Monitoring surround sound is often a confusing concept for television broadcasters. The ability to properly hear the program audio goes well beyond the basic two-speaker arrangement typically found in stereo broadcast facilities and often competes with the ability to see the picture on video monitors.
Between program monitors, automation system monitors and other necessary displays, finding room for extra speakers is often deemed to be a low priority, especially in important areas like master control centers. However, as viewers grow more adept at understanding high-definition technologies, they are demanding surround sound to complement the video.
To properly monitor program audio for surround sound, broadcasters need to be able to hear the full 5.1 channels through an adequate speaker system. Proper speaker placement and bass management will make this a relatively simple task. At the same time, broadcasters also need to have the ability to hear other common listening configurations so they can monitor how a consumer who isn't using a 5.1 system will hear the same program. There are tools available today to provide this capability.
First, a system capable of reproducing the full bandwidth of sound from the very low frequencies to the very high frequencies is necessary. There are a few ways to meet this requirement. If there is plenty of space, a matched set of full-range speakers and a subwoofer is ideal. If full-range speakers are not practical for the main channels, then smaller matched speakers and a bass-managed subwoofer to handle the low end would be an acceptable alternative.
In this type of system, the low-frequency content from the main channels is filtered and sent to the subwoofer, along with the LFE information. This allows for smaller main channel speakers where needed, yet maintains the full bandwidth reproduction of the program audio.
Second, the speakers need to be placed correctly within the room. The left and right speakers should be somewhere between 22 and 30 degrees from each side of the center of the listening position, and the center speaker should be centered in front of the operator. (See Figure 1.) The speakers should all be at the same height or as close as possible within the constraints of the other monitors vying for the same space. When working around traditional CRT video monitors, shielded speakers will be required.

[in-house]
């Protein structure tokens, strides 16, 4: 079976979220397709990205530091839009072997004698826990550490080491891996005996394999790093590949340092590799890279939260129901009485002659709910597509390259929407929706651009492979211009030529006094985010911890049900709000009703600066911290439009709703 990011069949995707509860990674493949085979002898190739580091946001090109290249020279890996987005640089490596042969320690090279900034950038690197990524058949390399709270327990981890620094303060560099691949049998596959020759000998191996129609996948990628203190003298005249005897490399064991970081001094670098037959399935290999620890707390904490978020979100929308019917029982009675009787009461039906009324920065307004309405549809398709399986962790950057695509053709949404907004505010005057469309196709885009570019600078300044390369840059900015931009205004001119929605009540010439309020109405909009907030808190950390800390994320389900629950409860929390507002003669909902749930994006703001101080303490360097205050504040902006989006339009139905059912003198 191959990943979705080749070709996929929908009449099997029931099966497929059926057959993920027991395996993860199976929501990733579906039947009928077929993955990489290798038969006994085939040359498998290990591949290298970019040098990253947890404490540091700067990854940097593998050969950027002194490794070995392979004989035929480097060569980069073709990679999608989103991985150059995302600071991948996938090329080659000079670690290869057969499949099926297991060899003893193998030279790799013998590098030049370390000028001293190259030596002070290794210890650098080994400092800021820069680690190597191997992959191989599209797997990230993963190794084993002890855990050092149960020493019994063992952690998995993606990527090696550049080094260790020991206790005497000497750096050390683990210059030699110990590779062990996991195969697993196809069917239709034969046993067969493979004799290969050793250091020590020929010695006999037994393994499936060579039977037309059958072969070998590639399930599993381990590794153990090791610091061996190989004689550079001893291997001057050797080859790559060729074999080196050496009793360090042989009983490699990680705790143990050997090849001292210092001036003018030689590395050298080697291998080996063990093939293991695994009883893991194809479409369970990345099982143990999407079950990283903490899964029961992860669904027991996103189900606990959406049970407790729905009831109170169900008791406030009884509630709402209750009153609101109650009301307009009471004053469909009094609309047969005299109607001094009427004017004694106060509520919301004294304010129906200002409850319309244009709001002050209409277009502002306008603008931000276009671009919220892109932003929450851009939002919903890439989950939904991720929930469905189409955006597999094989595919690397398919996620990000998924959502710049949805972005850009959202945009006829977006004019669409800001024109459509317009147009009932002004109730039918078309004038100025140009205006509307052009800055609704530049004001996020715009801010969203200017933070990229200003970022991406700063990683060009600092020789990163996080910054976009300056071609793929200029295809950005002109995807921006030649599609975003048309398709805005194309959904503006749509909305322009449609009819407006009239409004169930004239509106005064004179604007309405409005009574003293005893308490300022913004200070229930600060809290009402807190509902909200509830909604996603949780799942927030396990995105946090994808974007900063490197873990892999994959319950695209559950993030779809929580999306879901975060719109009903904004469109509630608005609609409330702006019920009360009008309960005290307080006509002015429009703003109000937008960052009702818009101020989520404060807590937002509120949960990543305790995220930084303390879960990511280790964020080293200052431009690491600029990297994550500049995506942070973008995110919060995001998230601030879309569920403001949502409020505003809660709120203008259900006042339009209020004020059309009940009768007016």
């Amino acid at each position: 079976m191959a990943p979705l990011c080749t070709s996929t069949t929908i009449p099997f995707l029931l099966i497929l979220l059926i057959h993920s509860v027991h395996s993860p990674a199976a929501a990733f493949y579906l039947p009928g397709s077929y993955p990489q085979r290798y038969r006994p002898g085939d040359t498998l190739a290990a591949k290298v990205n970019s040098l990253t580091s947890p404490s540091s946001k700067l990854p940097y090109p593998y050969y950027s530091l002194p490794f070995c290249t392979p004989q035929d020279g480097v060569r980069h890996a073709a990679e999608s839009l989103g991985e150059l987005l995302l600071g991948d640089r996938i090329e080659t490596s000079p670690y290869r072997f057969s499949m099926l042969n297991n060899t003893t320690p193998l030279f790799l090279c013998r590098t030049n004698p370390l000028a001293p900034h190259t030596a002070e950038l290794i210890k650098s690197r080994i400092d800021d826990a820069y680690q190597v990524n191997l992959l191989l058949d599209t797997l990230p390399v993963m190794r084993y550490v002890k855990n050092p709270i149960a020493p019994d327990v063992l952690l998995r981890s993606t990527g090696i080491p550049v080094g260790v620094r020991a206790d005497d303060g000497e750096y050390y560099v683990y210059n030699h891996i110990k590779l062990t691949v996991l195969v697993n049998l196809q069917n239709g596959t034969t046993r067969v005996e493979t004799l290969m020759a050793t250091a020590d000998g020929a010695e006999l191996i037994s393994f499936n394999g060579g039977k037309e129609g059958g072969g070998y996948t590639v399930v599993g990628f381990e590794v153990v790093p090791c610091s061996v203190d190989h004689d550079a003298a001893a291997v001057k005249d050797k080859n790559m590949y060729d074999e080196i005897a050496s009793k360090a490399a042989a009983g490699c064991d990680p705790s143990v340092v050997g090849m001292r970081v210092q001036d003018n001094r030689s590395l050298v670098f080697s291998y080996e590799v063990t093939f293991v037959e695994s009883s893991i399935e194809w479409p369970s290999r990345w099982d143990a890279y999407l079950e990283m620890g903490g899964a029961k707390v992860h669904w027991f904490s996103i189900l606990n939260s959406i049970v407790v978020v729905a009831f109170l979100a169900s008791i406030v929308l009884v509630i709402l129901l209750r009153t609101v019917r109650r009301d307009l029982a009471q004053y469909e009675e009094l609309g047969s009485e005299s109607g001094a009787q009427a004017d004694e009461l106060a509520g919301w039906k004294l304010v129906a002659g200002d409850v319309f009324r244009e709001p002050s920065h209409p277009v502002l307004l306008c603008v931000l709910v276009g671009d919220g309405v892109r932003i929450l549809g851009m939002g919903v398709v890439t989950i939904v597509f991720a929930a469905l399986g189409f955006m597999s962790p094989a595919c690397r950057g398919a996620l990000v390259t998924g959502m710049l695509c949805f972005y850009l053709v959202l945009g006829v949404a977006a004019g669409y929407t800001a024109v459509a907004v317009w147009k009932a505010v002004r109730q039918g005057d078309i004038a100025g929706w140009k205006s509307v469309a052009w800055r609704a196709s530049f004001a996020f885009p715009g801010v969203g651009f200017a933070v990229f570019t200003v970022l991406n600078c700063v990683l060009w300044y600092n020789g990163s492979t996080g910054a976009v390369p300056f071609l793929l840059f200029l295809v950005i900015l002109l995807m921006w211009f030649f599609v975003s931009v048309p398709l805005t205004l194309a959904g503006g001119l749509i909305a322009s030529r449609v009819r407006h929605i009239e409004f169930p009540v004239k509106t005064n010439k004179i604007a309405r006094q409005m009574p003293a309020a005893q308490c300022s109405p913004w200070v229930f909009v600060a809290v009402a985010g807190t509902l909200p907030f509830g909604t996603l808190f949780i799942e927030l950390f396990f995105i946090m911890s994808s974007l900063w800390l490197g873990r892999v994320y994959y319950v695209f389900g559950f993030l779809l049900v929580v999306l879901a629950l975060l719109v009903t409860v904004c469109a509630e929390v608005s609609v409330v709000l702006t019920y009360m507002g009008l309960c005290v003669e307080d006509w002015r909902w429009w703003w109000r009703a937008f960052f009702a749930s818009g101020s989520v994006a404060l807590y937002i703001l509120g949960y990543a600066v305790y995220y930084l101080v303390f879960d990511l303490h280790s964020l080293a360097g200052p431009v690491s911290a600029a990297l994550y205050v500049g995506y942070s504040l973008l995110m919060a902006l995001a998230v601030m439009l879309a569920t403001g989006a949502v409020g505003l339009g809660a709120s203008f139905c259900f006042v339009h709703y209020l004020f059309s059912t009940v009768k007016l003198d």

The location of surround speakers allows for some variance, but they should be placed slightly behind the listening position and aimed towards the operator. Ideally, they are between 90 and 110 degrees relative to the center speaker. In some cases, due to physical room limitations, they can be located on the back wall or on the sidewalls. (See Figure 1 on page 34.)
Another important consideration for the speakers is that they are properly level balanced to each other. It is critical that all of the speakers reproduce the same sound pressure level (SPL) when fed with a given reference signal or monitoring level.
A simple noise generator allows consumers to adjust their decoder systems for uniform level reproduction from their speakers. The professional application depends on the equipment in use for how the calibration is done.
Regardless of what system is employed, the goal is to get the same SPL from any channel that is given the reference noise signal, with the exception of the LFE channel. When bass-managed systems are used, this will require an audio spectrum analyzer to set both the overall level and the bass-managed level reproduced by the subwoofer. For full-range systems, a simple SPL meter will usually suffice.
A proper 5.1 channel monitoring environment is not limited to the master control center. The need for proper monitoring also exists in the ingest room, the audio production room, and even in the lobby or green room, where off-air signals may be delivered.